Economics

The old definition of Economics was that it sought to explain ‘the allocation of scarce resources amongst competing wants’... but that definition is now simply too narrow.

Economics is about life!... but that definition is too broad, so consider the following:-

How do you spend your income so you derive the most satisfaction out of it?

Why is it compulsory to ‘consume’ education between the ages of 5 and 18?

What is a good view worth?

What does a government do to allow its citizens to pursue happiness and for businesses to compete effectively with others from all over the world?

The study of Economics does not provide definitive answers to these questions, but it does give students the tools to explore these issues and back up their answers with their own opinions, based on evidence.

What sort of students study Economics?

So, a student might enjoy studying Economics if:

  • She is interested in the world of economics and business (for example, current problems in the Eurozone and government debt).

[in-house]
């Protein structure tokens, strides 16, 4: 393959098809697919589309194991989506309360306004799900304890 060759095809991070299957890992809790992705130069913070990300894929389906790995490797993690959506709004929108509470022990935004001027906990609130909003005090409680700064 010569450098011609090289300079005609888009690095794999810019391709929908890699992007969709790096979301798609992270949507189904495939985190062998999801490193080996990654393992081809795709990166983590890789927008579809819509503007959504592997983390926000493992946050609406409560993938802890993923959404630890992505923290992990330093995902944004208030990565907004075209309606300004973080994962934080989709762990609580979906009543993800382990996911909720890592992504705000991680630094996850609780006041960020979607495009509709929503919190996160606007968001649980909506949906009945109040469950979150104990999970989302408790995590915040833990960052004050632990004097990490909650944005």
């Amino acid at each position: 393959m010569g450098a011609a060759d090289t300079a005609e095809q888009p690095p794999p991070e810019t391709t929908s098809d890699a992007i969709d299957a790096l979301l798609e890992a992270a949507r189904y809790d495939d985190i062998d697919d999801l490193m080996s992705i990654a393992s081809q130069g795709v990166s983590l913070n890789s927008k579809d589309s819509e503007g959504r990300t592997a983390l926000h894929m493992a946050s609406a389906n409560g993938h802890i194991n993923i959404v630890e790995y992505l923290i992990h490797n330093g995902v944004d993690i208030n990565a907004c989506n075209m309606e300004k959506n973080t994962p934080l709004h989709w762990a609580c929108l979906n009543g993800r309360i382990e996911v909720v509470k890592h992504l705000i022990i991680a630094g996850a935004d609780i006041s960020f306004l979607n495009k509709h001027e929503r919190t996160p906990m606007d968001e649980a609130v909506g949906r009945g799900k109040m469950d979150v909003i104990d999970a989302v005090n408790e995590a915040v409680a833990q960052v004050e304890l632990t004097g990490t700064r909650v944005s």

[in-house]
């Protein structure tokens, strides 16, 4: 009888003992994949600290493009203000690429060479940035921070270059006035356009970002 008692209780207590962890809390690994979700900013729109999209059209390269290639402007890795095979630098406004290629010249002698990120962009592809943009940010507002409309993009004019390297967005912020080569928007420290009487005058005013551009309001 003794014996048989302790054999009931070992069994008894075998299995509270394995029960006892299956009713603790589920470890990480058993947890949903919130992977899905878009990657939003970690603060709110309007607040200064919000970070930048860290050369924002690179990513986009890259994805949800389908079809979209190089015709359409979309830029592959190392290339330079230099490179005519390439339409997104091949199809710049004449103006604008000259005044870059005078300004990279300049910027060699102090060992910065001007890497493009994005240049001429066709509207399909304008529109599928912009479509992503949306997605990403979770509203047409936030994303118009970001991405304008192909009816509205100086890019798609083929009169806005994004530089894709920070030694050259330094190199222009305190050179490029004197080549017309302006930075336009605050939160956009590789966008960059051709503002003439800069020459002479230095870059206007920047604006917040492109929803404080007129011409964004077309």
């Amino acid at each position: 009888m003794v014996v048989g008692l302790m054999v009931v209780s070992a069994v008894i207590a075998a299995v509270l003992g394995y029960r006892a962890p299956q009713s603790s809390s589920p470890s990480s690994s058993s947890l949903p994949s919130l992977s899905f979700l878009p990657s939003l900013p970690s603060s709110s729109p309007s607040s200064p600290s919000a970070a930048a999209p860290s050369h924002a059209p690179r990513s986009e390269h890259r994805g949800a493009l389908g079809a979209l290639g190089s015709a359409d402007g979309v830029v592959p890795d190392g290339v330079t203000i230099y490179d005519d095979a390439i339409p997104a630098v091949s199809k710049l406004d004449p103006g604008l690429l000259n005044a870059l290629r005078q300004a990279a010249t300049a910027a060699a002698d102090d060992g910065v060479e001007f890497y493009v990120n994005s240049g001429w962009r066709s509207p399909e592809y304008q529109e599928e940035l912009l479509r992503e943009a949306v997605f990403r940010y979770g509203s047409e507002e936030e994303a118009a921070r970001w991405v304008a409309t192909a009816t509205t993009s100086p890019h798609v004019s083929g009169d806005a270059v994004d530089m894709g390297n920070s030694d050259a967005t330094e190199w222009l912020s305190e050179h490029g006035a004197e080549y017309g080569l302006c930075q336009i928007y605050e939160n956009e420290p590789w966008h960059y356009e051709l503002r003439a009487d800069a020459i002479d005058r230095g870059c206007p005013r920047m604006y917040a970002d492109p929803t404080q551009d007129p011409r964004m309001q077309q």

• She has strong opinions, but can assimilate new ideas and weigh up evidence from competing sources.
  • She has good attention to detail and can express herself well in written work.

Economics sits very well with all other GCSE and A level subjects (except Business Studies) so it can be combined with arts, social science and pure science subjects. 

What can a student do with an A level in Economics?

Just about anything!  Students who have studied Economics go on to study the full range of degree disciplines.  Many go on to study Economics and business related degrees such as Management and Business Studies in its various forms.  However, students can proceed to study arts based subjects, such as History, English, or Languages.  Others read for a degree in Engineering, Pharmacy, or the pure sciences. 

If a student thinks that she might like to study Economics at university, then she really needs to study Mathematics to AS level.  Moreover, if she wants to study Economics at one of the top UK universities, then she would need to study Mathematics to the full A level. 

Staff:  Miss L Bellerby